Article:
Displaying multiple levels of data visually has been proposed to address the challenge of limited screen space. Although many previous empirical studies have addressed different aspects of this question, the information visualization research community does not currently have a clearly articulated consensus on how, when, or even if displaying data at multiple levels is effective.
To shed more light on this complex topic, we conducted a systematic review of 22 existing multi-level interface studies to extract high-level design guidelines. To facilitate discussion, we cast our analysis findings into a four-point decision tree: (1) When are multi-level displays useful? (2) What should the higher visual levels display? (3) Should the different visual levels be displayed simultaneously, or one at a time? (4) Should the visual levels be embedded in a single display, or separated into multiple displays? Our analysis resulted in three design guidelines: (1) the number of levels in display and data should match; (2) high visual levels should only display task-relevant information; (3) simultaneous display, rather than temporal switching, is suitable for tasks with multi-level answers.
Table of Contents
Summary of Studies
Decision 1: Single or Multi-level Interface?
Decision 2: How to Create the High-Level Displays?
Decision 3: Simultaneous or Temporal Displays of the Multiple Visual Levels
Decision 4: How to Spatially Arrange the Visual Levels, Embedded or Separate?
Limitations of Study
Discussion and Future Work
About the Author(s)Heidi Lam
, Google Inc.
Heidi Lam has been a software engineer at Google, Inc. since 2008. She received a PhD from the University of British Columbia in 2008, studying with Dr.Munzner. She holds a master's in applied science from Simon Fraser University from 2004, and a bachelor's in biomedical engineering from SFU in 2002. She has also worked at Agilent Labs, Microsoft Research, Neoteric, and Nortel. Dr. Lam's current research interests include understanding how visualization can be used to support exploratory data analysis. She was co-chair of the ACM CHI 2010 workshop BELIV'10: BEyond time and errors: novel evaLuation methods for Information Visualization.Tamara Munzner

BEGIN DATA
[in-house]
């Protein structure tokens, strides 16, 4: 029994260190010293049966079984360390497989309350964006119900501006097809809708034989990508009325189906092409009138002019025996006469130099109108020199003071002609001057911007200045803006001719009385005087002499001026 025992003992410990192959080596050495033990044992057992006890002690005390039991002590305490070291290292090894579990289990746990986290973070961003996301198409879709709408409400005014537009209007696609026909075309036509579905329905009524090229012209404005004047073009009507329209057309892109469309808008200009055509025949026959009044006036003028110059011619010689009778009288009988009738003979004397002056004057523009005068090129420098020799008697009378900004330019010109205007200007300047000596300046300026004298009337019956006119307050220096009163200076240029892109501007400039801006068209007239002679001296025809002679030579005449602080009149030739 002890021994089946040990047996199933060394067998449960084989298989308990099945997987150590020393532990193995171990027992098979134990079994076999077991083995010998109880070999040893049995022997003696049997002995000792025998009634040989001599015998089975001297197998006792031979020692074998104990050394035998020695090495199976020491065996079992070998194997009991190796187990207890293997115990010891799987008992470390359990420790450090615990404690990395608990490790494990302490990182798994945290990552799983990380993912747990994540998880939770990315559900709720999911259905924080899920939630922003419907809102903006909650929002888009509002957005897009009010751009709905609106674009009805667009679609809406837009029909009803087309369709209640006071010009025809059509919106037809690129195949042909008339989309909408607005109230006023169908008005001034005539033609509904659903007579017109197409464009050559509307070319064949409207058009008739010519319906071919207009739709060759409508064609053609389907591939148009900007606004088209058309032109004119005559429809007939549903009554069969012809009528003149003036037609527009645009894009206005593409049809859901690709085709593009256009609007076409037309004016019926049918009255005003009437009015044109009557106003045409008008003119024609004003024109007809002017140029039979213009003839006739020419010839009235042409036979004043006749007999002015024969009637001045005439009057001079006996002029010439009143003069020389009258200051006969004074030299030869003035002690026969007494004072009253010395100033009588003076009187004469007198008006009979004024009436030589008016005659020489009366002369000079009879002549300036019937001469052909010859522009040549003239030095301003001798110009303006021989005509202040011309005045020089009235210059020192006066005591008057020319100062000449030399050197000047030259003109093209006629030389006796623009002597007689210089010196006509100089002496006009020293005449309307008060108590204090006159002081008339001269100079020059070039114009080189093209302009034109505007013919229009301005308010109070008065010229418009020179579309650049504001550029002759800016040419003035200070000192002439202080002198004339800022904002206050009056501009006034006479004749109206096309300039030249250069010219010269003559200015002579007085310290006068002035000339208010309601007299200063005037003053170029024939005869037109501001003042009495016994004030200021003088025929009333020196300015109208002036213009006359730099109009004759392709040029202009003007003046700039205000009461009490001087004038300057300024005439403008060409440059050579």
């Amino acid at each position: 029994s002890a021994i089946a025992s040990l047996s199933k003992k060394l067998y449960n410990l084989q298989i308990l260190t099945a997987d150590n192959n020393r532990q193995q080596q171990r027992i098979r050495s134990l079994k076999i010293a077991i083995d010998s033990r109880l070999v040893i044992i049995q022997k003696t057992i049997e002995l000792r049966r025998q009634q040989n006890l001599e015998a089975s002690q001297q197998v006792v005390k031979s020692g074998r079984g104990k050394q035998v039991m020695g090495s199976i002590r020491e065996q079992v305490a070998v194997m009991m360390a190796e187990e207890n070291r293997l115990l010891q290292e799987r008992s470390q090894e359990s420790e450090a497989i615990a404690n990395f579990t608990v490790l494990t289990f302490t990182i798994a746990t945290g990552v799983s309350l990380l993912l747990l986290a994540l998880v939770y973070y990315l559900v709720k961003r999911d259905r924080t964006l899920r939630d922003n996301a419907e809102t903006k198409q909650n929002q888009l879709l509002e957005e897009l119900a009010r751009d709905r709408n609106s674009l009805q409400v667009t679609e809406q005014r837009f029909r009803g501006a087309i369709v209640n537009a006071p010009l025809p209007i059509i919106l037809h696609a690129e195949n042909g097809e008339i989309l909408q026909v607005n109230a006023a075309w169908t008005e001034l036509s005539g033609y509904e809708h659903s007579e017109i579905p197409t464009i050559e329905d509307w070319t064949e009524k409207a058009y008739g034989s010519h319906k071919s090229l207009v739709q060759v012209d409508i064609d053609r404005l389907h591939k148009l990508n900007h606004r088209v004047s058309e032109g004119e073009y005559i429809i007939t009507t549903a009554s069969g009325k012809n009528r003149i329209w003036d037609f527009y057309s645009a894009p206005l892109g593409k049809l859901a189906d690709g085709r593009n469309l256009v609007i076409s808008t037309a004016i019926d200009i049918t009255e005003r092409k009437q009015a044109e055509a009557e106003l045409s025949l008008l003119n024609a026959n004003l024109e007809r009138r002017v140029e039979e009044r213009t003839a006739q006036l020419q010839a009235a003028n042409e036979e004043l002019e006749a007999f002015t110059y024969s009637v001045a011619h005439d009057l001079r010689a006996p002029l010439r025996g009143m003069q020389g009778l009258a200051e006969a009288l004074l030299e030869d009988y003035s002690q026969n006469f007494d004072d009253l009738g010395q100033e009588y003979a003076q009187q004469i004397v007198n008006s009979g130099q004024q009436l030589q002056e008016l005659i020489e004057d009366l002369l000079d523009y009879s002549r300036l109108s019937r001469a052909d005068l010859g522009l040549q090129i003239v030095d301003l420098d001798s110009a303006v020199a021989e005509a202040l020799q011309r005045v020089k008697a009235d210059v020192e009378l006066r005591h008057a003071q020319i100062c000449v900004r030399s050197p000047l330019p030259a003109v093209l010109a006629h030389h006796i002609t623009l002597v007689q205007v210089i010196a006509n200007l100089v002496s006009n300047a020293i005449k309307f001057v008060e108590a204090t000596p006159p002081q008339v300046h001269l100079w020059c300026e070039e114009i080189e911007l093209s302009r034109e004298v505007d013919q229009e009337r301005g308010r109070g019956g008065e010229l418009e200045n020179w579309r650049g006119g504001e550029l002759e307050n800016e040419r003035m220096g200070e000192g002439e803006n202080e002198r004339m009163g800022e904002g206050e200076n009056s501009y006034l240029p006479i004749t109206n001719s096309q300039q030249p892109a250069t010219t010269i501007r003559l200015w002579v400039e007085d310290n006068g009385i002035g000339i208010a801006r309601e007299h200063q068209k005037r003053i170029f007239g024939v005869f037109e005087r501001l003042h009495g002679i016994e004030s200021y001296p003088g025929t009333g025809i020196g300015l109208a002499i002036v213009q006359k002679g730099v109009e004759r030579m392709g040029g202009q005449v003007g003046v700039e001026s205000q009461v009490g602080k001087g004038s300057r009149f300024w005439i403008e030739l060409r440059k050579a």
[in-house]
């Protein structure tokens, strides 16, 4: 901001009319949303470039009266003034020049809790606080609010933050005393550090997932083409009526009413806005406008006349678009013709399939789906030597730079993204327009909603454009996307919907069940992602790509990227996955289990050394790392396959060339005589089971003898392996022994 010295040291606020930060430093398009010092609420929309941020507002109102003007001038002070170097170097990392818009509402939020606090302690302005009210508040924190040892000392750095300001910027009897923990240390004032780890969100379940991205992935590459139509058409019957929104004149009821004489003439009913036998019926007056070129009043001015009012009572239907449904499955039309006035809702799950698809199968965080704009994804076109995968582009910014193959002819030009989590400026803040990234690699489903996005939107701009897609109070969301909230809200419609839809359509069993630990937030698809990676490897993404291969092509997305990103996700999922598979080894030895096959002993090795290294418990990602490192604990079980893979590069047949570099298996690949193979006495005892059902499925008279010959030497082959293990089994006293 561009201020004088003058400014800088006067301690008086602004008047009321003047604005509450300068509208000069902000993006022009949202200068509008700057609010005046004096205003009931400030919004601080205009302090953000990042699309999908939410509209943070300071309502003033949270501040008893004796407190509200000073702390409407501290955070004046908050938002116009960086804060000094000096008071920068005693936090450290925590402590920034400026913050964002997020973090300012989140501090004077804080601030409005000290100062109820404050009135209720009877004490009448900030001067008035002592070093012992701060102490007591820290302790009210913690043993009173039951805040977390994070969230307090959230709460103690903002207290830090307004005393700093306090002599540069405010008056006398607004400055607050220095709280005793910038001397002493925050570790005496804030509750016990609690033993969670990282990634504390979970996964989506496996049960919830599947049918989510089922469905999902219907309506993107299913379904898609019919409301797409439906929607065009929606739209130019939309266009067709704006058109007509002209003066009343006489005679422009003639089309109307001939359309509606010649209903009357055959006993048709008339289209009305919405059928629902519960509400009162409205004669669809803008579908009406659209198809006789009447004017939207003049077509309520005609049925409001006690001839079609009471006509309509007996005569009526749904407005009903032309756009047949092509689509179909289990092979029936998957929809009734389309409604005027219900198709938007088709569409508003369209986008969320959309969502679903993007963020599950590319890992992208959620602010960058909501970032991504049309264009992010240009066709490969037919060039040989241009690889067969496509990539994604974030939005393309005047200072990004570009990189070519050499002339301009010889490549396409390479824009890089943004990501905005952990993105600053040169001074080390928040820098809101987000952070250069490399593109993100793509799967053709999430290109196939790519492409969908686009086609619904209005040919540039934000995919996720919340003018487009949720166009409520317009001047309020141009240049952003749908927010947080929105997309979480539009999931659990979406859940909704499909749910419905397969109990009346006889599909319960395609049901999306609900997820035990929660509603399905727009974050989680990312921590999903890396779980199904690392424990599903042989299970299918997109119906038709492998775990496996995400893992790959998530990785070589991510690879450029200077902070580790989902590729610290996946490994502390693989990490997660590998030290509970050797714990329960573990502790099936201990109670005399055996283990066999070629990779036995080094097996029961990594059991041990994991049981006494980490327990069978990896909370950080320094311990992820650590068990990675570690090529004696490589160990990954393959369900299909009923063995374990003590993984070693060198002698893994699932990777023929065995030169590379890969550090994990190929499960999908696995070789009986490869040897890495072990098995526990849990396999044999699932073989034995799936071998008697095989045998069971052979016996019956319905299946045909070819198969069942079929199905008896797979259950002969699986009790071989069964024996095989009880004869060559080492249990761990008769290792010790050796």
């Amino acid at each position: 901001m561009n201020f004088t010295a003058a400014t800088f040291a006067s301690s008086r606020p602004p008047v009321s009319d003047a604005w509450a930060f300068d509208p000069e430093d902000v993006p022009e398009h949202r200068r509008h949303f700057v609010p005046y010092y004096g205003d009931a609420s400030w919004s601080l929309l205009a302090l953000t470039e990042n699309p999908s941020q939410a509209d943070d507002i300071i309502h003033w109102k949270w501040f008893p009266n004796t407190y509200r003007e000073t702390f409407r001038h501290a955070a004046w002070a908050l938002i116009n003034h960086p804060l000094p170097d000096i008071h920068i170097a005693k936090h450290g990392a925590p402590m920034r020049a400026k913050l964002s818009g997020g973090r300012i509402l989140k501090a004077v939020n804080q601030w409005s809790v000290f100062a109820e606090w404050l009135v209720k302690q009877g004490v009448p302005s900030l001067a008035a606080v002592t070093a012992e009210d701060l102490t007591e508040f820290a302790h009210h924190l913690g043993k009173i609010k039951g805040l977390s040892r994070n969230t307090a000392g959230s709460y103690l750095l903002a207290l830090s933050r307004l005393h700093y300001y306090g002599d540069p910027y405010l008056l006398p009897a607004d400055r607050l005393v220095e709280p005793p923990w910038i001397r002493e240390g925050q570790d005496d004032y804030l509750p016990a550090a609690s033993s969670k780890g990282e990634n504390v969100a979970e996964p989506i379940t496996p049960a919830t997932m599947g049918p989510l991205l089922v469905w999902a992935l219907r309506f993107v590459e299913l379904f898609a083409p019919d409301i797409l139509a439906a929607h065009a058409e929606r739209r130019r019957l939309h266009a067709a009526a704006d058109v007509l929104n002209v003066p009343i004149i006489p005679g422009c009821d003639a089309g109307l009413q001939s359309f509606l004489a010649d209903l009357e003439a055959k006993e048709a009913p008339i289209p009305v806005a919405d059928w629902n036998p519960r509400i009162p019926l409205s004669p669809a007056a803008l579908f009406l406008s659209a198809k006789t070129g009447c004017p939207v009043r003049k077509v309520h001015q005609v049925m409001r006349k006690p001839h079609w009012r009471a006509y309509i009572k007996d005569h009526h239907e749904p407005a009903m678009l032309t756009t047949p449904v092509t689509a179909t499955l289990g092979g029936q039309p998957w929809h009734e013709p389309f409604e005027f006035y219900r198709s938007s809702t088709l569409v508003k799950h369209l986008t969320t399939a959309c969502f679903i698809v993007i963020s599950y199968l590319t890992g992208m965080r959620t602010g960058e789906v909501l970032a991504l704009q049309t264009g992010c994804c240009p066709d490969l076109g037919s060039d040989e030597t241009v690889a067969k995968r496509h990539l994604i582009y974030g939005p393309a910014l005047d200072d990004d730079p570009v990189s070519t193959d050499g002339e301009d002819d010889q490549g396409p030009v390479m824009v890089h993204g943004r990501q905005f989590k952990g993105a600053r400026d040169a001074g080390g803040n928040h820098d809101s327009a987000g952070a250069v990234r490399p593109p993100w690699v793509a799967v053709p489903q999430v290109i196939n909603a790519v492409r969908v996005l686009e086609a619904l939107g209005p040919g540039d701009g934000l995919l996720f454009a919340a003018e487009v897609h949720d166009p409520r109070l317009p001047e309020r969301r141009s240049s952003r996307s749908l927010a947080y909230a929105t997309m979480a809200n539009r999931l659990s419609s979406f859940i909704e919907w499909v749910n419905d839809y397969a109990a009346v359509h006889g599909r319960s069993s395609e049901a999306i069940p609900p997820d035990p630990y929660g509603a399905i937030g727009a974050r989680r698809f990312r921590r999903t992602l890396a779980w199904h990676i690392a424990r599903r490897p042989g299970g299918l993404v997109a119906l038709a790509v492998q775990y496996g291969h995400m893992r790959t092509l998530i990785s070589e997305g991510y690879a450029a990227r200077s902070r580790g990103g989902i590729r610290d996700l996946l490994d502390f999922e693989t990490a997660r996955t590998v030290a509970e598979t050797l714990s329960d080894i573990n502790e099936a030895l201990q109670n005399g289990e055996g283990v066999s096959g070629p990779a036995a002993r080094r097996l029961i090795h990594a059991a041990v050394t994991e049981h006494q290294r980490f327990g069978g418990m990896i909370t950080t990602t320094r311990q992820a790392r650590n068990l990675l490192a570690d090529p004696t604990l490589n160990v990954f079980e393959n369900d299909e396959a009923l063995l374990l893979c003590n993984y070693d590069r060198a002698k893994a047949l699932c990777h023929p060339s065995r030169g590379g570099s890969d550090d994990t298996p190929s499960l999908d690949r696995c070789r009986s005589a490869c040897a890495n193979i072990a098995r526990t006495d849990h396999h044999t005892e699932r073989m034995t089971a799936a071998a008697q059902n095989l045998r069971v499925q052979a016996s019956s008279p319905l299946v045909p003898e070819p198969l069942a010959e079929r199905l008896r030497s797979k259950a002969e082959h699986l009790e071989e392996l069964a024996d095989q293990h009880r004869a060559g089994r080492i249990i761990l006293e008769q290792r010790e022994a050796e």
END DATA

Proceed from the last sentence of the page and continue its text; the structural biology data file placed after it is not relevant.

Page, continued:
, University of British Columbia
Tamara Munzner is associate professor at the University of British Columbia Department of Computer Science. She was a research scientist at the Compaq Systems Research Center (SRC), and earned her PhD from Stanford in 2000. Earlier she was a technical staff member at the National Science Foundation Research Center for Computation and Visualization of Geometric Structures (The Geometry Center) at the University of Minnesota from 1991 to 1995. Her research interests include the development, evaluation, and characterization of information visualization systems and techniques from both user-driven and technique-driven perspectives. She has worked on visualization projects in a broad range of application domains, including evolutionary biology, genomics, systems biology, large-scale system administration, computer networking, web log analysis, computational linguistics, and geometric topology. She has consulted for or collaborated with many companies including Agilent, AT&T Labs, Google, Lytix, Microsoft, and Silicon Graphics. Dr. Munzner was the IEEE Symposium on Information Visualization (InfoVis) Program/Papers Co-Chair in 2003 and 2004,and the Eurographics/IEEE Symposium on Visualization (EuroVis) Program/Papers Co-Chair in 2009 and 2010. She was a Member At Large of the Executive Committee of the IEEE Visualization and Graphics Technical Committee (VGTC) from 2004 through 2009, and she is currently a member of the InfoVis Steering Committee. She was one of the six authors of the 2006 Visualization Challenges Research report, commissioned by several directorates of the US National Science Foundation and National Institutes of Health.